A new study suggests an intriguing strategy to boost memory for what you’ve just learned: hit the gym four hours later. The findings reported in the Cell Press journal Current Biology show that physical exercise after learning improves memory and memory traces, but only if the workout is done in a specific time window and not immediately after learning.
“It shows that we can improve memory consolidation by doing sports after learning,” says Guillén Fernández of the Donders Institute at the Radboud University Medical Center in the Netherlands.
In the new study, Fernández, along with Eelco van Dongen and their colleagues, tested the effects of a single session of physical exercise after learning on memory consolidation and long-term memory. Seventy-two study participants learned 90 picture-location associations over a period of approximately 40 minutes before being randomly assigned to one of three groups: one group performed exercise immediately, the second performed exercise four hours later, and the third did not perform any exercise. The exercise consisted of 35 minutes of interval training on an exercise bike at an intensity of up to 80 percent of participants’ maximum heart rates. Forty-eight hours later, participants returned for a test to show how much they remembered while their brains were imaged via magnetic resonance imaging (MRI).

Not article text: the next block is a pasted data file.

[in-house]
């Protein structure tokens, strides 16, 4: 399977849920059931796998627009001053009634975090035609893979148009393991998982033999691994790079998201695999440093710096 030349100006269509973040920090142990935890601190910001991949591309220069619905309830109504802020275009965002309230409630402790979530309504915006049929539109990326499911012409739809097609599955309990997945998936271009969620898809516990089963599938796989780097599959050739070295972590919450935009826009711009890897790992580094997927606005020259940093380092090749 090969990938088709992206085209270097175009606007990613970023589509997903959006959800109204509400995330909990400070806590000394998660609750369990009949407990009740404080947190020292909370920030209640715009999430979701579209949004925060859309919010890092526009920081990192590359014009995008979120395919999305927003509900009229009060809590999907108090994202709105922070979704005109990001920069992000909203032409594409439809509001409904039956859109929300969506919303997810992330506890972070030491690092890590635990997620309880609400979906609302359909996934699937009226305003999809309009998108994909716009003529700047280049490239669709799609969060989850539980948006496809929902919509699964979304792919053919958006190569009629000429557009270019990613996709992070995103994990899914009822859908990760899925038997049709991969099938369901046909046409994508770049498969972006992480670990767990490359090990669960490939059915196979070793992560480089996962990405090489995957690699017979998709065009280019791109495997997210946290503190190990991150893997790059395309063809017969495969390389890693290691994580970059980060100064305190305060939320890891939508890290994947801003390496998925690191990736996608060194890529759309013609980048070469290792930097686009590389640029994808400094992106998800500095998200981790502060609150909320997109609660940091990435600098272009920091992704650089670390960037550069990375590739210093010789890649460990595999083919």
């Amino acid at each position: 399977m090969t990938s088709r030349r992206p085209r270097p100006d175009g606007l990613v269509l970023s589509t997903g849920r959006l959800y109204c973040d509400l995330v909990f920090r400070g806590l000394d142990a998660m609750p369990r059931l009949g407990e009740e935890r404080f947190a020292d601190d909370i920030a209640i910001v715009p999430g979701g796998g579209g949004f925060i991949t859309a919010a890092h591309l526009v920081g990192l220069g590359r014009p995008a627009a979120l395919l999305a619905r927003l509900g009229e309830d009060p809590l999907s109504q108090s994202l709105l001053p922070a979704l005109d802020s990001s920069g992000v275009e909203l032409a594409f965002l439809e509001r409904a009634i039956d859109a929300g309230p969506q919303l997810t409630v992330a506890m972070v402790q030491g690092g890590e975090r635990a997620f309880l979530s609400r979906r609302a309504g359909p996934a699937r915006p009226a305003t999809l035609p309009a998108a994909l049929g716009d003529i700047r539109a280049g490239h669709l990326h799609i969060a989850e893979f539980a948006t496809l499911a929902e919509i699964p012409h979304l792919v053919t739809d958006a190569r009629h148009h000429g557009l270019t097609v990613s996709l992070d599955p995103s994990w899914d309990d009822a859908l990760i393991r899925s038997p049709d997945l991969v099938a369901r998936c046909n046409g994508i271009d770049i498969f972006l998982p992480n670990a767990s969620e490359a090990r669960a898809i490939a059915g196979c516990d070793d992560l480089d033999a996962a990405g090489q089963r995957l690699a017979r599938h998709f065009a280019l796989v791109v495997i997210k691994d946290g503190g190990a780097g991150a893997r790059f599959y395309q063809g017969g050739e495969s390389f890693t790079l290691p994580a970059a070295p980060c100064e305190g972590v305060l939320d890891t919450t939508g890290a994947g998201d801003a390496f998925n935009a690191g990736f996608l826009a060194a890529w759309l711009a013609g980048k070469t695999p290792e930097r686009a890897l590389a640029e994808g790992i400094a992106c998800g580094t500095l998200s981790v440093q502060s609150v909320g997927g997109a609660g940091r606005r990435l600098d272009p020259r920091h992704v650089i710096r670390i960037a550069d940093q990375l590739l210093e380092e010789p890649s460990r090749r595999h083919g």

The researchers found that those who exercised four hours after their learning session retained the information better two days later than those who exercised either immediately or not at all. The brain images also showed that exercise after a time delay was associated with more precise representations in the hippocampus, an area important to learning and memory, when an individual answered a question correctly.
“Our results suggest that appropriately timed physical exercise can improve long-term memory and highlight the potential of exercise as an intervention in educational and clinical settings,” the researchers conclude.
It’s not yet clear exactly how or why delayed exercise has this effect on memory. However, earlier studies of laboratory animals suggest that naturally occurring chemical compounds in the body known as catecholamines, including dopamine and norepinephrine, can improve memory consolidation, the researchers say. One way to boost catecholamines is through physical exercise.
Fernández says they will now use a similar experimental setup to study the timing and molecular underpinnings of exercise and its influence on learning and memory in more detail.